“Being delisted gives the signal of all of the associated, underlying problems,” Evans said. “It’s easy for someone to roll all those problems together and say, ‘It must be bad.’ They don’t have to check the details to find why.”

Firms raise money, for the most part, through retained earnings (that profit not distributed as dividends) or bond issues. Retained earnings are not an option for Wolverine because it is not retaining them. It had net losses per share of $1.63 in 2001; $3.31 in 2003; $2.57 in 2005 and, in the first three quarters of 2006, $3.01. It had per-share earnings in 2002 of 45 cents and in 2004 of 3 cents.

To finance operations, therefore, Wolverine may have to look to the bond market.

“By being delisted,” Evans said, “that means borrowing as a source of money is going to be much more expensive, if available at all. ... It puts them is a whole different risk class.”

Caster Greg Stricklin takes a sample of molten copper at the casting unit of the Wolverine plant.
Caster Greg Stricklin takes a sample of molten copper at the casting unit of the Wolverine plant.
Delisting also eliminates some mutual funds as prospective shareholders, Evans said.

Underlying the delisting are other problems. In November, after Wolverine hinted that it might elect to file a Chapter 11 bankruptcy as part of a deal to borrow money, Standard & Poors reduced Wolverine’s credit rating because of its belief the company would be unable to secure necessary financing because of “very high debt leverage and weak operating results.”

Wolverine said in a November filing with the Securities and Exchange Commission that it thought it could sustain itself, but warned that if confronted with several eventualities, “we could face a default and acceleration of our debt, possibly leading to bankruptcy or insolvency.”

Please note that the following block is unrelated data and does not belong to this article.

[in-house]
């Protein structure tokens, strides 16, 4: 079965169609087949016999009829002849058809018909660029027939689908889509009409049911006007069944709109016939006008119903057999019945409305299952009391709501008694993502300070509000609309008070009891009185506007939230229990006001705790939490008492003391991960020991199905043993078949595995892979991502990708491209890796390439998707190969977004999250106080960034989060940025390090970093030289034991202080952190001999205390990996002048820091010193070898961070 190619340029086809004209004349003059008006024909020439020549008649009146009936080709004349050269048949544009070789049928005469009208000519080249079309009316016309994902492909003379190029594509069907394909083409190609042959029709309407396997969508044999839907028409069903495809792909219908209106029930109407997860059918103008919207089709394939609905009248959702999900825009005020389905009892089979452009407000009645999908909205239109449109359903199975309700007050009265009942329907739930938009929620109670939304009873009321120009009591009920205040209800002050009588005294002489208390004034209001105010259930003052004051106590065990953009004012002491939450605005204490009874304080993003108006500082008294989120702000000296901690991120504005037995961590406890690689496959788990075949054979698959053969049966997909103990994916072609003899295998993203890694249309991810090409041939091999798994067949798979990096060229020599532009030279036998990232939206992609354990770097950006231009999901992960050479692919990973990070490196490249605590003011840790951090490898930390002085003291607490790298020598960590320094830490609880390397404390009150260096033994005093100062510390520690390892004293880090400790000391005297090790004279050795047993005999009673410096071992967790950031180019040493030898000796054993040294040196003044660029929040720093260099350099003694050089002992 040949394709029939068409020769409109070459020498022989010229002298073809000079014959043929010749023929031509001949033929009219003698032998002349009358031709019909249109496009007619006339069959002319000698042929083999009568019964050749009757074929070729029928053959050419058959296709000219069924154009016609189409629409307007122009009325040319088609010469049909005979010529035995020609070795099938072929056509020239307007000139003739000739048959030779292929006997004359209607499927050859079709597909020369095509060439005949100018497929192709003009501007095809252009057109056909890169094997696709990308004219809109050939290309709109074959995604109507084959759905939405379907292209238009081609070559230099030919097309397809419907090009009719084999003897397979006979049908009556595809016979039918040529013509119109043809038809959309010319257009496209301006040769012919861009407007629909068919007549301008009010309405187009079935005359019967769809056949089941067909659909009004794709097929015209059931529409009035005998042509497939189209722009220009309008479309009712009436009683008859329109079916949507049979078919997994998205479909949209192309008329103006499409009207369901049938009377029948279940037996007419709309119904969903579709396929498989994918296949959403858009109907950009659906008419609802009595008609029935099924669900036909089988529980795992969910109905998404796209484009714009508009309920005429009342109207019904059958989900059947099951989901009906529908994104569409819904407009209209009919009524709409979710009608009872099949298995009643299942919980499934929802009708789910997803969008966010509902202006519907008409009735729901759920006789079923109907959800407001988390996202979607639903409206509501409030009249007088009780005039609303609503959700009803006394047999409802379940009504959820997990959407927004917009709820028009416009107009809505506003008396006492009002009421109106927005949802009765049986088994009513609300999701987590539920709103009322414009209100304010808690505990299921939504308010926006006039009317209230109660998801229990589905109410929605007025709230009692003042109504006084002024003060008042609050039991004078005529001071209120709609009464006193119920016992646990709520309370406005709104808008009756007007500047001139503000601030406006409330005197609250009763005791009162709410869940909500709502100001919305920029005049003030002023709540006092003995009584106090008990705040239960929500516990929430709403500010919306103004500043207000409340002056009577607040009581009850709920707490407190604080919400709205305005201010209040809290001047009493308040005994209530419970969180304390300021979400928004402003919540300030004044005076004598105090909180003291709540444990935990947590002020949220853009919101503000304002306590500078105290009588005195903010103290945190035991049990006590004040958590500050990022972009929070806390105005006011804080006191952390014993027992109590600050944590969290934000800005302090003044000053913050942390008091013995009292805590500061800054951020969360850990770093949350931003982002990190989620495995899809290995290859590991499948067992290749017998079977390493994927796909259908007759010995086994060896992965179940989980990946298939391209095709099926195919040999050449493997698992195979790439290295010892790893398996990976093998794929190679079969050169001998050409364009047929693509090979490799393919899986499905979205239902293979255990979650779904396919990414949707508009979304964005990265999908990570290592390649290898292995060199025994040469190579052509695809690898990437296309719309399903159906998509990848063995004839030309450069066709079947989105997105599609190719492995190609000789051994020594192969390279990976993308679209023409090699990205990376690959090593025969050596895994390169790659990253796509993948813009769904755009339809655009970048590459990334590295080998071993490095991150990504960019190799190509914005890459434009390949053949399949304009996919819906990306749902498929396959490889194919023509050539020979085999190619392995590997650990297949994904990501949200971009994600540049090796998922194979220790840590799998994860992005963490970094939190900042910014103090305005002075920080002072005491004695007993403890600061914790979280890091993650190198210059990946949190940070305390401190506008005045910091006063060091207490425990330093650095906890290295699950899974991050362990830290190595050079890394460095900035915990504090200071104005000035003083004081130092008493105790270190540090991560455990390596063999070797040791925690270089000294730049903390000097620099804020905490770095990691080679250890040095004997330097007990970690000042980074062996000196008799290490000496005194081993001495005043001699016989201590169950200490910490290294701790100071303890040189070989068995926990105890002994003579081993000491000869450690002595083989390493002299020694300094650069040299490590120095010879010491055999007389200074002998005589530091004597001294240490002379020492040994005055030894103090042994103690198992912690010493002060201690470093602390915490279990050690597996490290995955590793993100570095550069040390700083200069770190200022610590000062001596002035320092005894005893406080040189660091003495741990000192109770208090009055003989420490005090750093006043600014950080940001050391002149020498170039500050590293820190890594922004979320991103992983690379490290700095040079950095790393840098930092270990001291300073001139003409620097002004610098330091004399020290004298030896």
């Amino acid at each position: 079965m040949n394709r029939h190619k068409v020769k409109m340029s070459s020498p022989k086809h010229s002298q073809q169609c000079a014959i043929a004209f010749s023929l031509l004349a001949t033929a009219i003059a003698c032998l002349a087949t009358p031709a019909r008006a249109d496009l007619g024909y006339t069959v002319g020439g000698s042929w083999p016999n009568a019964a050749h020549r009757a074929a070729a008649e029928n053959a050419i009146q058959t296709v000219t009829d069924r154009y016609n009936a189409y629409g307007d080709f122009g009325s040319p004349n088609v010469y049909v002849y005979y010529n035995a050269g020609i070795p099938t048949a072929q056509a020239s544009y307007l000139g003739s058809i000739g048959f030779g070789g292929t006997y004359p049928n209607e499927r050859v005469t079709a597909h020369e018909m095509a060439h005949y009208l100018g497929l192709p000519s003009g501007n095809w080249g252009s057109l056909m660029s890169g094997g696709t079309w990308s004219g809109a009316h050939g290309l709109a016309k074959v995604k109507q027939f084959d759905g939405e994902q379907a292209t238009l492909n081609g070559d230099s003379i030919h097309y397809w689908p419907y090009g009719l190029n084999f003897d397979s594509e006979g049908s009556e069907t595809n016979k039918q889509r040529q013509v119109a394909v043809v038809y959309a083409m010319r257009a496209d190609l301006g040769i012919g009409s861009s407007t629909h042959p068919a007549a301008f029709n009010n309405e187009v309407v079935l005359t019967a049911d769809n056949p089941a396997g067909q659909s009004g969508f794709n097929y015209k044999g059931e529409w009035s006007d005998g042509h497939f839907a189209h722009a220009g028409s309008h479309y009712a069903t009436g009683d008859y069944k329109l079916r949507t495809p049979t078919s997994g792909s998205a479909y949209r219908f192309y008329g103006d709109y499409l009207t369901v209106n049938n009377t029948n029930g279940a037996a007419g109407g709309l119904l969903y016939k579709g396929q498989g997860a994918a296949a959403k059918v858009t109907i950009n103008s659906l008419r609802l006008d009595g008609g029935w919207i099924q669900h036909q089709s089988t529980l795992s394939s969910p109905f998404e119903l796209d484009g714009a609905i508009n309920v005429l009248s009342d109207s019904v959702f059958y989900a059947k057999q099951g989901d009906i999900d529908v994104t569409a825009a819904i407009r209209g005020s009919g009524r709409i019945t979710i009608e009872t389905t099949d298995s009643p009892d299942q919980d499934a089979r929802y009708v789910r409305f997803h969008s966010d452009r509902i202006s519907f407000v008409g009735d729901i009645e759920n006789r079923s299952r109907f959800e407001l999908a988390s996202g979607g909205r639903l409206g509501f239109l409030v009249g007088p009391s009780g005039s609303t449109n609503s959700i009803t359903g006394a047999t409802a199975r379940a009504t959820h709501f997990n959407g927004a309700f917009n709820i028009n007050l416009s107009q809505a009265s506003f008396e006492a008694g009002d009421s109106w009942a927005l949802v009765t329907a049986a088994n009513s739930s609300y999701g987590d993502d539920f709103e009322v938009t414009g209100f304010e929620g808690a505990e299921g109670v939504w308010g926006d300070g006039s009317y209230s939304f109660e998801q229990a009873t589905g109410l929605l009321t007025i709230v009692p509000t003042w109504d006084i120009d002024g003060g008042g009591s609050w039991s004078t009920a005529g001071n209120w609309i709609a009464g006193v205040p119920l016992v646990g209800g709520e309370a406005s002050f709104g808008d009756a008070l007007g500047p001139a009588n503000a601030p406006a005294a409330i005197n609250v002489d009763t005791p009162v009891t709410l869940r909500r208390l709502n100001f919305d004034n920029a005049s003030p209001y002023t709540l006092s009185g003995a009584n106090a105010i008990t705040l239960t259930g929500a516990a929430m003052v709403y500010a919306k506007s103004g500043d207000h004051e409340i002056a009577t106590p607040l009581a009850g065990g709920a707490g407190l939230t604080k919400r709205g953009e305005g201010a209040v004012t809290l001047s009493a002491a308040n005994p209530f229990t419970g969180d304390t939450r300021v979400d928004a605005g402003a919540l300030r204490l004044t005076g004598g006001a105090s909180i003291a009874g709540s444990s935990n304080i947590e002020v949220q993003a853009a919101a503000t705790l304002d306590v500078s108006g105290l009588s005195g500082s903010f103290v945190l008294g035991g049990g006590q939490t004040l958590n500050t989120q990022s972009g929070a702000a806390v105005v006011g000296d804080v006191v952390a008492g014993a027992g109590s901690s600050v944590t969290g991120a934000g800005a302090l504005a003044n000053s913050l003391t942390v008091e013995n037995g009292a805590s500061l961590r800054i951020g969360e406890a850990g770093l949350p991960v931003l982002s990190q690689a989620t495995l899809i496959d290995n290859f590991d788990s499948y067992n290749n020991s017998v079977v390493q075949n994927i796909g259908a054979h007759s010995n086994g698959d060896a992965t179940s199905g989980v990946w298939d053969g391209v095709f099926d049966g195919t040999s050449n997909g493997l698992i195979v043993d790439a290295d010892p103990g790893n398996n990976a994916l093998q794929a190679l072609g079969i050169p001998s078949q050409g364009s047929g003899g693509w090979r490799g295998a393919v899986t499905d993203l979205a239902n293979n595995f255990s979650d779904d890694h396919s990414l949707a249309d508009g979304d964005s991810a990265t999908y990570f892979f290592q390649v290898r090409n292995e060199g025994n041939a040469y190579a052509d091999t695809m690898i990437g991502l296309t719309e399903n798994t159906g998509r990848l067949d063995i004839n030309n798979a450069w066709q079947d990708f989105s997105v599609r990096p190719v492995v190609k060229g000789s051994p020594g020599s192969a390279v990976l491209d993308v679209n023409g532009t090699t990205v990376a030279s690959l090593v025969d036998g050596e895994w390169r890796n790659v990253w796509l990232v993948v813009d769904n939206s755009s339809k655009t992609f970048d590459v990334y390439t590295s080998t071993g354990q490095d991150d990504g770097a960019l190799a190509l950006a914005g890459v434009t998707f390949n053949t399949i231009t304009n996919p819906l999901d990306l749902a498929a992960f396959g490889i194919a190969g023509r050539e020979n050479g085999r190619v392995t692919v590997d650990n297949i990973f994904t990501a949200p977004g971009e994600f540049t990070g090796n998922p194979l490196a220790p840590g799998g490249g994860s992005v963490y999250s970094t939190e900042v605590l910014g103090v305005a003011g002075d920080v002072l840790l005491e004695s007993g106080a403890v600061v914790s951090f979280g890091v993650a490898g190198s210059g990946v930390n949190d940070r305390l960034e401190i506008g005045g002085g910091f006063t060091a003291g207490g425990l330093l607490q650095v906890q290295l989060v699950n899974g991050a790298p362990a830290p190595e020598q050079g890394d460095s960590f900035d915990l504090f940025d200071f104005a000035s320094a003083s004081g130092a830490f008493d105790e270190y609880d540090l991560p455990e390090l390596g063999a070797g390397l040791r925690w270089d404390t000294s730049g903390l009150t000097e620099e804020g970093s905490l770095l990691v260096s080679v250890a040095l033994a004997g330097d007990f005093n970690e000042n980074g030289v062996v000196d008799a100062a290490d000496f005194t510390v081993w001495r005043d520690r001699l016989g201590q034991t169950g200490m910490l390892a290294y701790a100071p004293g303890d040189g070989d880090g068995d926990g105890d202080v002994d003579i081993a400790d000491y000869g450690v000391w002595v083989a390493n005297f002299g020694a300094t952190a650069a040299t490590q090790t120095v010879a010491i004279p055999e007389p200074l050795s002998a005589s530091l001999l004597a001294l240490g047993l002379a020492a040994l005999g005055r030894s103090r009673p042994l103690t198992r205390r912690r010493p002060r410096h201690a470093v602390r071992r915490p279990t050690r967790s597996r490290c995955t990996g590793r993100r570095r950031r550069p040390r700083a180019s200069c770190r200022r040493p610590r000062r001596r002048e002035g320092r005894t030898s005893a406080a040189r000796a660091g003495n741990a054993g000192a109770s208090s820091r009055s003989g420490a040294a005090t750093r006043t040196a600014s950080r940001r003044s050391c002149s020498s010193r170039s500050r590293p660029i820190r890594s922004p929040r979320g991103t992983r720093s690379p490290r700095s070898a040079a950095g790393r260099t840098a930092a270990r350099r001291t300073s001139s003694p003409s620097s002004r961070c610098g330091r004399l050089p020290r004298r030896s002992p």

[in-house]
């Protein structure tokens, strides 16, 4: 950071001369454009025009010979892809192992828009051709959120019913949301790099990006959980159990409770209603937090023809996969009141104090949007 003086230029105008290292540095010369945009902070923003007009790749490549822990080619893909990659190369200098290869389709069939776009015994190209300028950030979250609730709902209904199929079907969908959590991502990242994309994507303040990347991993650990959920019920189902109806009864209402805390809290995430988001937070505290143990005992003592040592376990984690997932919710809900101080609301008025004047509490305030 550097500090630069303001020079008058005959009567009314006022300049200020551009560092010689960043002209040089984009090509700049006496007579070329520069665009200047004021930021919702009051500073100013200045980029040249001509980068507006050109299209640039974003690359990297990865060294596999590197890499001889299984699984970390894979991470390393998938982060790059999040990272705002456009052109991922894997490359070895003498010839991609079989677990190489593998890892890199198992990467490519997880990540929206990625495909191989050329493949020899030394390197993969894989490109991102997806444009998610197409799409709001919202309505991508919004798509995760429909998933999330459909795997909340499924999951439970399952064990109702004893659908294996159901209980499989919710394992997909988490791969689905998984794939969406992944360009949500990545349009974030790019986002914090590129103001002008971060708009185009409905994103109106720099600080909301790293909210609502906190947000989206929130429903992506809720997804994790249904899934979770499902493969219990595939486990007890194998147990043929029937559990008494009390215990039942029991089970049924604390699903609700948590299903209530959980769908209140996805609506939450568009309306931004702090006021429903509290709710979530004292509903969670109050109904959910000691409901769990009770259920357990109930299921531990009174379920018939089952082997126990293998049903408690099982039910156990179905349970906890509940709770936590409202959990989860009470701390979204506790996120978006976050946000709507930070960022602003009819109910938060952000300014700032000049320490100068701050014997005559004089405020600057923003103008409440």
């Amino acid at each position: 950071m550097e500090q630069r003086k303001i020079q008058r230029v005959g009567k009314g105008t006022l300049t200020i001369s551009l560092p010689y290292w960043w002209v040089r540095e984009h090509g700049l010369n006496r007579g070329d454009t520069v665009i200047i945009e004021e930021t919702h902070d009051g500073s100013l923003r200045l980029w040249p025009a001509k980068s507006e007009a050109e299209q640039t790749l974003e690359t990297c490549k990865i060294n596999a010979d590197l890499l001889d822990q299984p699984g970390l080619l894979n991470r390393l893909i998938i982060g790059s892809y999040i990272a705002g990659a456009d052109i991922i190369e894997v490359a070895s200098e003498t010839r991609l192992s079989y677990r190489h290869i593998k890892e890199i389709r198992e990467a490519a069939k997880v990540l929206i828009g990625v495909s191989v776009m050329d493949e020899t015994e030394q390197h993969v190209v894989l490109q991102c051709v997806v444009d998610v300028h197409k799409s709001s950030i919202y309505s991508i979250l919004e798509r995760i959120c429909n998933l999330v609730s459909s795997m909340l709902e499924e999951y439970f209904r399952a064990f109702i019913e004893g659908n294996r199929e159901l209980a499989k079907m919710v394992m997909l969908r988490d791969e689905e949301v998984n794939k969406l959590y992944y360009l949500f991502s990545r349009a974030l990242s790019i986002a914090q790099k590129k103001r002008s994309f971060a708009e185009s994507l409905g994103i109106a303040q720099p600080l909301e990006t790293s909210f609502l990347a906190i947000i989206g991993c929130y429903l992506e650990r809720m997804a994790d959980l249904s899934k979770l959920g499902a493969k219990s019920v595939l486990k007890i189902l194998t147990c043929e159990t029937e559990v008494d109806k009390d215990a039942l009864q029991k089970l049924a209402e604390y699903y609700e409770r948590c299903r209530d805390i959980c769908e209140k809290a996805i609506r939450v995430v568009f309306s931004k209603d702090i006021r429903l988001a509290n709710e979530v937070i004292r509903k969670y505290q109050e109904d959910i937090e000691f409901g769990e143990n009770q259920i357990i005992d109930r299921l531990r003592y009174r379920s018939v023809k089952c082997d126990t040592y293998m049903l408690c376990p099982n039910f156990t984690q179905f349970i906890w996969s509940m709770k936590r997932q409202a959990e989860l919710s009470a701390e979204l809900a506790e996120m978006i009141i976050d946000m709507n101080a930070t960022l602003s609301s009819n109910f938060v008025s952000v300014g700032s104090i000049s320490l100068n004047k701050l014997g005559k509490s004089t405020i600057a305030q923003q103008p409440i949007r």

Wolverine’s major challenge has been copper prices. In the third quarter of 2005, copper was already high by historical measures at $1.70 per pound. A year later, it was at $3.54 per pound.

While it can pass most of the increased copper and natural gas cost to the consumer, the money tied up in its product plays havoc with Wolverine’s working capital. The company has taken steps to alleviate this — mainly by reducing inventory and shortening its customers’ payment terms.

The company has no choice but to pass the cost of copper to its customers, but this causes other problems. Faced with the high prices, customers are substituting other products for copper tube whenever possible.

Of most significance locally, of course, is not the share price but the viability of the 525-employee Decatur plant.

Wolverine, located on the riverfront, is a fixture in Decatur. It opened in 1948, the first industrial recruit to the area after World War II. In 1973, boasting more than 1,000 employees in Decatur, it moved its headquarters here from Detroit. In 1994, a year after going public, it moved its headquarters to Huntsville.

On Wednesday, just after the company’s annual maintenance shutdown, workers hustled and copper flowed. Tons of baled copper scrap awaited the trip to the furnace, and forklifts moved hundreds of 520-pound copper billetts after casting. There were signs of recent investment in the plant, and workers were clearing ground for improvements in the plant’s security system.

Deason said Wolverine had no plans to sell the facility.

“We’re going to continue to operate that plant,” he said. “Hopefully, we’ll continue to supply our sister plants from there and supply our other markets.”

Ashley Stout, the plant’s converting manager, smiled with determined optimism behind her safety glasses.

“We expect the Decatur plant to be here for the long haul,” Stout said. “It’s been challenging, but we have excellent employees and strong product demand. We’re not going anywhere.”